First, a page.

Fashion tip: Buy outfits that make you feel good. If you try something on and are wishy washy about it, don't buy it just cuz it's cheap. Save your money to buy something that makes your face glow.

lauren said...

Enjoyed the interview! And I'm glad the WBBT introduced me to your blog... I'll be back for sure.

Fashion tip: Own one fabulous coat. It doesn't have to be an expensive coat, but just one that makes you look great. Winter's a lot more bearable when you have a cool coat to cover up your most lackluster sweater/jeans ensemble.

Sarahbear9789 said...

Awesome interview.
Fashion tip:
A smile can make an outfit.

Cheryl Reif said...

Thanks for the terrif interview and thanks, Melissa, for sharing so much about your writing process and your experience with the Violet books. I've been meaning to read them--keep picking up the first at B & N--so I guess it's time to get going! ~Cheryl

gwendolyn b. said...

Very interesting post and interview. Thanks for the chance to win one of these books!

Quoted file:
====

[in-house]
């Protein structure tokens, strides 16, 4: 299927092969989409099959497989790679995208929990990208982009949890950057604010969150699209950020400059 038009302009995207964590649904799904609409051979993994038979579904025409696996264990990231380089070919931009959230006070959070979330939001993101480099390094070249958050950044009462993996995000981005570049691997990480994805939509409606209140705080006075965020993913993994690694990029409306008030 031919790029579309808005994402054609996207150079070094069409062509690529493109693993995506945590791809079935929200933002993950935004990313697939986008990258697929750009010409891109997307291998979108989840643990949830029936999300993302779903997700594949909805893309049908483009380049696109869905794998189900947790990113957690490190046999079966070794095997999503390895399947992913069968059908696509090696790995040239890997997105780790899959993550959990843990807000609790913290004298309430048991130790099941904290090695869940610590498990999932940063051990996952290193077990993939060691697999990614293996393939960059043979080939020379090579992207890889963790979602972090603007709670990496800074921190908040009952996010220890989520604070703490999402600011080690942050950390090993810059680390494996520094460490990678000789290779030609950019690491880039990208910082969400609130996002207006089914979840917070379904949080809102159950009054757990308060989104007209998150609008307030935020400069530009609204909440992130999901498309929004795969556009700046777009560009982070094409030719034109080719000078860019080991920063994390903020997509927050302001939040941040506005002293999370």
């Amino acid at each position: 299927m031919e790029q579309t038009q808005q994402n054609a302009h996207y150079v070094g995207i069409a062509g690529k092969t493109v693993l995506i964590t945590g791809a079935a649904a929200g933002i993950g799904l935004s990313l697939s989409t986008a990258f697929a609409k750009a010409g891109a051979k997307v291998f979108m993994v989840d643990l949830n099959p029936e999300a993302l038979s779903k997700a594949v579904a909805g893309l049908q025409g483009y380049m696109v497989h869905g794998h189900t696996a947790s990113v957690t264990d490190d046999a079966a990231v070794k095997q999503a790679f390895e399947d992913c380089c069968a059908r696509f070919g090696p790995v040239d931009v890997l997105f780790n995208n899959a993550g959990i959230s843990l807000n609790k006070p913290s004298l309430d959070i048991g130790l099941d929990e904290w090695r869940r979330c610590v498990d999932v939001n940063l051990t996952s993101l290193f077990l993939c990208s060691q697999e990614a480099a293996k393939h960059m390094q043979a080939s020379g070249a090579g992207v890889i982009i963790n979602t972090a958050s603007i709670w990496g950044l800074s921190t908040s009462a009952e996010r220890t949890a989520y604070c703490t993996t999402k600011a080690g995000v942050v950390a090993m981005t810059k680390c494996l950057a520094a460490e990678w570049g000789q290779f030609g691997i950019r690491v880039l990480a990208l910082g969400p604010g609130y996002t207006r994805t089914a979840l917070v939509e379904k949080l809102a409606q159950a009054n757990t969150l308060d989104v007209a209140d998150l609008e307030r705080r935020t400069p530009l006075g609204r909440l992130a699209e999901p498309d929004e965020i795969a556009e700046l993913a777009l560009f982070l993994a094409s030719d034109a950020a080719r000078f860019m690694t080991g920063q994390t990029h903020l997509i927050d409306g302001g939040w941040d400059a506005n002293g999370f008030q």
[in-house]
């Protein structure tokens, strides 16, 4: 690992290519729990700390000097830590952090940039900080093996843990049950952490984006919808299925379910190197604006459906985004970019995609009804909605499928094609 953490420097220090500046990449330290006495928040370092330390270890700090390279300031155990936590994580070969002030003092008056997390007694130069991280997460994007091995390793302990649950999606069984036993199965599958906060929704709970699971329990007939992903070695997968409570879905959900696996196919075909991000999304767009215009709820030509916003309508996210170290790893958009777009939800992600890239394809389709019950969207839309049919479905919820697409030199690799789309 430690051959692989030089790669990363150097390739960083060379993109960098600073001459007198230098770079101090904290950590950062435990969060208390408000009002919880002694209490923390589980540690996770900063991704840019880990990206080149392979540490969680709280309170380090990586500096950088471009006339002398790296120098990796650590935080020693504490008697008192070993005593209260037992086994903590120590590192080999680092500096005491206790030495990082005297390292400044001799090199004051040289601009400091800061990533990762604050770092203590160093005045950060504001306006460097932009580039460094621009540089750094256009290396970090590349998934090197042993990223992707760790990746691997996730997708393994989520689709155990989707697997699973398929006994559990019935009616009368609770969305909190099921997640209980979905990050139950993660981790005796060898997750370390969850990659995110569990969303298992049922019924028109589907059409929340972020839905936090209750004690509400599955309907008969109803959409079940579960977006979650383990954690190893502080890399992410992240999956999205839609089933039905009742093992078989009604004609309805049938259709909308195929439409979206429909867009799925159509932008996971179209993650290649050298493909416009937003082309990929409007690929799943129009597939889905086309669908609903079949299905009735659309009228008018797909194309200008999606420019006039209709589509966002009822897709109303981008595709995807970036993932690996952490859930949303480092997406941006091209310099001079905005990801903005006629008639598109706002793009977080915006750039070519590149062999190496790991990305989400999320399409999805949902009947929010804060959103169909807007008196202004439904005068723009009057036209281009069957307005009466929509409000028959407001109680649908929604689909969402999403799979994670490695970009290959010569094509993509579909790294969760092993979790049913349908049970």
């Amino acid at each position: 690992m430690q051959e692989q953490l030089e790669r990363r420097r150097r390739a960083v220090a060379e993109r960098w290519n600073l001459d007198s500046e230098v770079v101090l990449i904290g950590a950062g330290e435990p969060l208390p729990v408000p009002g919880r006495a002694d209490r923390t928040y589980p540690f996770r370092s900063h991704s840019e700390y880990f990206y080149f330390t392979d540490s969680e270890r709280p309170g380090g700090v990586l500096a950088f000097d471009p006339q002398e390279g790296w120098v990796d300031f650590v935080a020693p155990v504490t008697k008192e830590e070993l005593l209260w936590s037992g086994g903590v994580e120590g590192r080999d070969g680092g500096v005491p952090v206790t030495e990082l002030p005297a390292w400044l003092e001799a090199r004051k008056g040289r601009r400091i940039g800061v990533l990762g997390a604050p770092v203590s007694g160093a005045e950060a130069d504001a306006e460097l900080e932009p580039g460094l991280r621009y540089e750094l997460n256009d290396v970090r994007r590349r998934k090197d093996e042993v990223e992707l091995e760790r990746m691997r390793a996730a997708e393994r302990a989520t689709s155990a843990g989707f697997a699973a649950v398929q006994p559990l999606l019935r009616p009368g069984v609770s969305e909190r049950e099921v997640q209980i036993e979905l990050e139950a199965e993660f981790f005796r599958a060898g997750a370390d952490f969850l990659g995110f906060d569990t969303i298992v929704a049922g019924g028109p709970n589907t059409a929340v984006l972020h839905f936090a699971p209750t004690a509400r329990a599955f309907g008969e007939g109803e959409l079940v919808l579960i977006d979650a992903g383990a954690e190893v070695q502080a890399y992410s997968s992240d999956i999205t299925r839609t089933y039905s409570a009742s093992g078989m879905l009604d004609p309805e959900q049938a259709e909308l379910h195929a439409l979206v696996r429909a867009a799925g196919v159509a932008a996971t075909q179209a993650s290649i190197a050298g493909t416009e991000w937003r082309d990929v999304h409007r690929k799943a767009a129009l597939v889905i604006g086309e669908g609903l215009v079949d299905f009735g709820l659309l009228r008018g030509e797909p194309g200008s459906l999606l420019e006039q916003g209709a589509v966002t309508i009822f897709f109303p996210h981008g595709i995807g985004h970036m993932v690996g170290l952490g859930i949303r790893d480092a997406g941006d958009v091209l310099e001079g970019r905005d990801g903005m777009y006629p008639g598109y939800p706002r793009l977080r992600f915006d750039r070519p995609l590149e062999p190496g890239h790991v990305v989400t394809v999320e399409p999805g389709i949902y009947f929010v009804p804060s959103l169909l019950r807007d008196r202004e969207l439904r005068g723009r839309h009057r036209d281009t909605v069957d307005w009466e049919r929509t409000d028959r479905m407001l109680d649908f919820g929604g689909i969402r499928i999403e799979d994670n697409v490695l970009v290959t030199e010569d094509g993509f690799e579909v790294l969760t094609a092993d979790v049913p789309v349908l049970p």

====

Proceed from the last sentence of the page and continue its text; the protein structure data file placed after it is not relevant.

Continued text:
Tip: Daily maintenance is easier and less expensive than than a major overhaul - use sunscreen!

geebee.reads AT gmail DOT com

beckylevine said...

Fantastic interview--I love the part about leaving the gray area gray and letting Violet make her choices. Yes! I want this book. So much so that, I, who could, on any given day, make Stacy and Clinton cringe in horror, am posting my fashion tip, called: Frizzy Hair and Yoga (with due credit to Debbi Michiko Florence for getting me back into the yoga part).

In the morning, get your hair wet. REALLY wet. If you're not showering, stick it under the tap, with the water full blast.

Dry hair. Add product. NOT too much--you don't want that crinkly feel to your hair--just enough to take down some of the frizz and add back a few of the curls.

Then do your yoga. Make sure you do plenty of forward bends, breathing deeply, relaxing, and...hanging your head upside down while you "finger" the tangles out of your hair. Somehow, the combination of Yogic Calm and the Pull of Gravity gets just the right amount of volume, without--as one person put it to me--the Roseanne-Roseanna-Danna look. :)